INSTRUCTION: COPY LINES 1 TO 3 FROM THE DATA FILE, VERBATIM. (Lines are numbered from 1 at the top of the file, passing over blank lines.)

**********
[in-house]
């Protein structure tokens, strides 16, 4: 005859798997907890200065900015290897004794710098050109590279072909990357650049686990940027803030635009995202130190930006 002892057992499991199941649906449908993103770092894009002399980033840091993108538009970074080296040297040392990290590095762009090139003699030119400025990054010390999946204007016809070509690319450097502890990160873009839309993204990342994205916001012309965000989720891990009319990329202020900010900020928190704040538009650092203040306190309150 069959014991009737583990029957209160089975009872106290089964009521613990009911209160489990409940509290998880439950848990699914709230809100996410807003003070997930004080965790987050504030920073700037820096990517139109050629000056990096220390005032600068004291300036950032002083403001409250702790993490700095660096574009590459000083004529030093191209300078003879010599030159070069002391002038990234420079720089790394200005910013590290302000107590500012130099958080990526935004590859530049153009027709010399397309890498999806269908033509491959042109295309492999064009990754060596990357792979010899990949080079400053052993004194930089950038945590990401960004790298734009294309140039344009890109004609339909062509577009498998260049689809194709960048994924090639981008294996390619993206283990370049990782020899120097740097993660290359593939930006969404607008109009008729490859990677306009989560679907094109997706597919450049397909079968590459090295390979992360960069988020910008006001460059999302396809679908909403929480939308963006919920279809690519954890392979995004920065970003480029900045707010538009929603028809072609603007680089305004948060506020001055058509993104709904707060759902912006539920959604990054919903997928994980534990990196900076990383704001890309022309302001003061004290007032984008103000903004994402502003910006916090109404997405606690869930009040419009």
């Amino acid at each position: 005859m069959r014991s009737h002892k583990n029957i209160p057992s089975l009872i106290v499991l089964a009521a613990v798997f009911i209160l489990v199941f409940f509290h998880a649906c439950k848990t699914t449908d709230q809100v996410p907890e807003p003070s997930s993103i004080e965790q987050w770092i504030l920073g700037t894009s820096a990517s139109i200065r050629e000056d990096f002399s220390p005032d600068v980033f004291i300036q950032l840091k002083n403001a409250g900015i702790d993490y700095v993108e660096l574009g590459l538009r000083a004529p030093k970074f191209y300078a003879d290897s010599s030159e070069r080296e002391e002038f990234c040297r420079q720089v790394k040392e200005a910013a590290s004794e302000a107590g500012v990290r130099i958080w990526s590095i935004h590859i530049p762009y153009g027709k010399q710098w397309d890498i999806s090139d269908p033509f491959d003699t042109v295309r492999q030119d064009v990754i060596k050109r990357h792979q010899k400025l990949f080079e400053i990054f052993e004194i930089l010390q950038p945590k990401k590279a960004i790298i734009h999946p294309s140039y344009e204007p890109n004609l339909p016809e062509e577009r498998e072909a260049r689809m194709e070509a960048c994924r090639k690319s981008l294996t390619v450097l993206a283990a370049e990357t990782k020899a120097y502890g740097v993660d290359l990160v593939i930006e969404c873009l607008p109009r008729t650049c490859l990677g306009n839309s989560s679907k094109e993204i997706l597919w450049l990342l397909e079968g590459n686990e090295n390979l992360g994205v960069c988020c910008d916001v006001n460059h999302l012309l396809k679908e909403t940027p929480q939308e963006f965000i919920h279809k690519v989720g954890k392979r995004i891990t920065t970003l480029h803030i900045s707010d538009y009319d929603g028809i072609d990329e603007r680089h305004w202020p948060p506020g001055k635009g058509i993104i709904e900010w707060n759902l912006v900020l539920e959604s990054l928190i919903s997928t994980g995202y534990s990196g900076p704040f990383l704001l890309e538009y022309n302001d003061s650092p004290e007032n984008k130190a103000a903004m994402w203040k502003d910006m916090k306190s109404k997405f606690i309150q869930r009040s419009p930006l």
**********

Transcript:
[in-house]
């Protein structure tokens, strides 16, 4: 005859798997907890200065900015290897004794710098050109590279072909990357650049686990940027803030635009995202130190930006 002892057992499991199941649906449908993103770092894009002399980033840091993108538009970074080296040297040392990290590095762009090139003699030119400025990054010390999946204007016809070509690319450097502890990160873009839309993204990342994205916001012309965000989720891990009319990329202020900010900020928190704040538009650092203040306190309150 069959014991009737583990029957209160089975009872106290089964009521613990009911209160489990409940509290998880439950848990699914709230809100996410807003003070997930004080965790987050504030920073700037820096990517139109050629000056990096220390005032600068004291300036950032002083403001409250702790993490700095660096574009590459000083004529030093191209300078003879010599030159070069002391002038990234420079720089790394200005910013590290302000107590500012130099958080990526935004590859530049153009027709010399397309890498999806269908033509491959042109295309492999064009990754060596990357792979010899990949080079400053052993004194930089950038945590990401960004790298734009294309140039344009890109004609339909062509577009498998260049689809194709960048994924090639981008294996390619993206283990370049990782020899120097740097993660290359593939930006969404607008109009008729490859990677306009989560679907094109997706597919450049397909079968590459090295390979992360960069988020910008006001460059999302396809679908909403929480939308963006919920279809690519954890392979995004920065970003480029900045707010538009929603028809072609603007680089305004948060506020001055058509993104709904707060759902912006539920959604990054919903997928994980534990990196900076990383704001890309022309302001003061004290007032984008103000903004994402502003910006916090109404997405606690869930009040419009």
């Amino acid at each position: 005859m069959r014991s009737h002892k583990n029957i209160p057992s089975l009872i106290v499991l089964a009521a613990v798997f009911i209160l489990v199941f409940f509290h998880a649906c439950k848990t699914t449908d709230q809100v996410p907890e807003p003070s997930s993103i004080e965790q987050w770092i504030l920073g700037t894009s820096a990517s139109i200065r050629e000056d990096f002399s220390p005032d600068v980033f004291i300036q950032l840091k002083n403001a409250g900015i702790d993490y700095v993108e660096l574009g590459l538009r000083a004529p030093k970074f191209y300078a003879d290897s010599s030159e070069r080296e002391e002038f990234c040297r420079q720089v790394k040392e200005a910013a590290s004794e302000a107590g500012v990290r130099i958080w990526s590095i935004h590859i530049p762009y153009g027709k010399q710098w397309d890498i999806s090139d269908p033509f491959d003699t042109v295309r492999q030119d064009v990754i060596k050109r990357h792979q010899k400025l990949f080079e400053i990054f052993e004194i930089l010390q950038p945590k990401k590279a960004i790298i734009h999946p294309s140039y344009e204007p890109n004609l339909p016809e062509e577009r498998e072909a260049r689809m194709e070509a960048c994924r090639k690319s981008l294996t390619v450097l993206a283990a370049e990357t990782k020899a120097y502890g740097v993660d290359l990160v593939i930006e969404c873009l607008p109009r008729t650049c490859l990677g306009n839309s989560s679907k094109e993204i997706l597919w450049l990342l397909e079968g590459n686990e090295n390979l992360g994205v960069c988020c910008d916001v006001n460059h999302l012309l396809k679908e909403t940027p929480q939308e963006f965000i919920h279809k690519v989720g954890k392979r995004i891990t920065t970003l480029h803030i900045s707010d538009y009319d929603g028809i072609d990329e603007r680089h305004w202020p948060p506020g001055k635009g058509i993104i709904e900010w707060n759902l912006v900020l539920e959604s990054l928190i919903s997928t994980g995202y534990s990196g900076p704040f990383l704001l890309e538009y022309n302001d003061s650092p004290e007032n984008k130190a103000a903004m994402w203040k502003d910006m916090k306190s109404k997405f606690i309150q869930r009040s419009p930006l």